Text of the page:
In 1838, Heinrich Kruck founded a carriage-building business, which was taken over by his son and eventually his grandson Georg. They were allowed to call themselves purveyors to the court of the Grand Duke of Hesse and the Prince of Montenegro. In 1899, Georg Kruck acquired the J. Beisswenger carriage factory. Kruck opened a branch factory in Wiesbaden in 1905 and a branch in Berlin in 1906. Kruck had its own patent (D.R.P.) for the construction of Landaulet bodies. Around 1920, coachbuilding was completely abandoned and the company switched to bodywork and vehicle production, primarily on the basis of Opel automobiles. Bodies for Benz, Selve, Audi and NAG were exhibited at the Berlin Motor Show in 1921. The advertising slogan was 'Kruck auf Opel'. In addition, a motor vehicle and spare parts trade was operated. In the course of the global economic crisis, the main Kruck plant in Frankfurt had to close in 1929. However, production continued in Wiesbaden. The licence holders for Weymann bodies in Germany in 1927 were Deutsche Industrie-Werke AG, Drauz, Gläser, Otto Kühn, Kruck, Papler, Reutter, Eugen Rupflin, Seeger & Sohn, and Voll & Ruhrbeck. Georg Kruck retired in 1931. In 1937, Anton Finster, who had joined the company as managing director in 1924, took over Kruck Karosseriebau. The company still exists today under the name 'Karosseriebau Finster'. Probably the best-known Kruck body is the 1928 Opel Regent Baden Baden. A Benz 21/50 Kruck saloon with a first registration date of 7/1914 still exists today, but it is not known whether other vehicles with a Kruck body exist.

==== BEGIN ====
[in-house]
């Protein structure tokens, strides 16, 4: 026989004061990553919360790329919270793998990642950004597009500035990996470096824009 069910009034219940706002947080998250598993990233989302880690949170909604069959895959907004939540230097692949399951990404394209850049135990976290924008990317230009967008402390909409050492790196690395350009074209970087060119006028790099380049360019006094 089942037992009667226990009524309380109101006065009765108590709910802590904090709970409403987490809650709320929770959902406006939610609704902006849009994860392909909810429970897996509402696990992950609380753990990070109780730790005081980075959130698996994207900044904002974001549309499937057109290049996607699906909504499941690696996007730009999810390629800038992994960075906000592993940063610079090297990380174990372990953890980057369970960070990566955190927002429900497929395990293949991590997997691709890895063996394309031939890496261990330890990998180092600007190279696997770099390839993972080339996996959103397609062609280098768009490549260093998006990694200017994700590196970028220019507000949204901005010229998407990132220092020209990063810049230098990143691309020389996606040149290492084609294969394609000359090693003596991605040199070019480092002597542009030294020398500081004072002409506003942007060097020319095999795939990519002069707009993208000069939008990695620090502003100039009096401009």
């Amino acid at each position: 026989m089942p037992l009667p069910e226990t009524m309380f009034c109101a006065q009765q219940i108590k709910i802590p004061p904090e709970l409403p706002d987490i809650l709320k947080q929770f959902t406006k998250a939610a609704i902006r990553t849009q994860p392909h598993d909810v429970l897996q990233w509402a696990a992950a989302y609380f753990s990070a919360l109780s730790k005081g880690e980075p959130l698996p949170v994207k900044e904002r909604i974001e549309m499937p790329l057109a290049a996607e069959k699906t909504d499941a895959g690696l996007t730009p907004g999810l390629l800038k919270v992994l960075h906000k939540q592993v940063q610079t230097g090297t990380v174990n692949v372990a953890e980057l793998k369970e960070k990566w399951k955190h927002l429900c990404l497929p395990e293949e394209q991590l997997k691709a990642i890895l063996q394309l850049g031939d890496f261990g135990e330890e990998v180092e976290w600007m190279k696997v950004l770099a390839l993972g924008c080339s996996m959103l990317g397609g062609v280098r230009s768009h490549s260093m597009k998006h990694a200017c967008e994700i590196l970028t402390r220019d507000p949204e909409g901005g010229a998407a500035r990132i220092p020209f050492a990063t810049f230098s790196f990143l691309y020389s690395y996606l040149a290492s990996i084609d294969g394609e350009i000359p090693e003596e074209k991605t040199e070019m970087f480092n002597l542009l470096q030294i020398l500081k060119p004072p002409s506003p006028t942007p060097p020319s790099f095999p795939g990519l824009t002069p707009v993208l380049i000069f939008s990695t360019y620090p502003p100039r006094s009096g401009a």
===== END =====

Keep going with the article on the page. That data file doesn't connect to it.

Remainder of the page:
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1928 Opel Regent Baden-Baden with Kruck body work

Product no.: Autopioneer 04

Opel had to buy back and scrap all 25 "Opel Regent" sold - in what was probably a unique event in automotive history.

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